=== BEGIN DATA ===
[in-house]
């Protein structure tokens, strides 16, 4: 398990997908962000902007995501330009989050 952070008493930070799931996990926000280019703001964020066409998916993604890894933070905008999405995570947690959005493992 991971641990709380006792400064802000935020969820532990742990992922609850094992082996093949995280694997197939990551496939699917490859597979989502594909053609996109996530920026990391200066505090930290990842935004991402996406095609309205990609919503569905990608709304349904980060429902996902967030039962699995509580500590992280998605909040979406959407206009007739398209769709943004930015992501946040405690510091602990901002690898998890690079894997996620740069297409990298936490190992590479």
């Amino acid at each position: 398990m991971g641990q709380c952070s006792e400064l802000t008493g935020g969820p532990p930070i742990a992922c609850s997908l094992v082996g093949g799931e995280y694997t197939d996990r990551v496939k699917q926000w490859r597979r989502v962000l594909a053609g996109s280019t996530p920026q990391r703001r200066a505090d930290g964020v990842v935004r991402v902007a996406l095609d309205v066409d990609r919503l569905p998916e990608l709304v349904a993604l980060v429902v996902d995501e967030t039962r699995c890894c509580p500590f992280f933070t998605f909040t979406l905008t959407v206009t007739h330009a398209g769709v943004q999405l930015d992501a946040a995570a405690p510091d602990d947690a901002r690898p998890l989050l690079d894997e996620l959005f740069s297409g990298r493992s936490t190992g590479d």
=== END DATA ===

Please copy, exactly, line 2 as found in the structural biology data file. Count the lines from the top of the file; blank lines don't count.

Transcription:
């Protein structure tokens, strides 16, 4: 398990997908962000902007995501330009989050 952070008493930070799931996990926000280019703001964020066409998916993604890894933070905008999405995570947690959005493992 991971641990709380006792400064802000935020969820532990742990992922609850094992082996093949995280694997197939990551496939699917490859597979989502594909053609996109996530920026990391200066505090930290990842935004991402996406095609309205990609919503569905990608709304349904980060429902996902967030039962699995509580500590992280998605909040979406959407206009007739398209769709943004930015992501946040405690510091602990901002690898998890690079894997996620740069297409990298936490190992590479």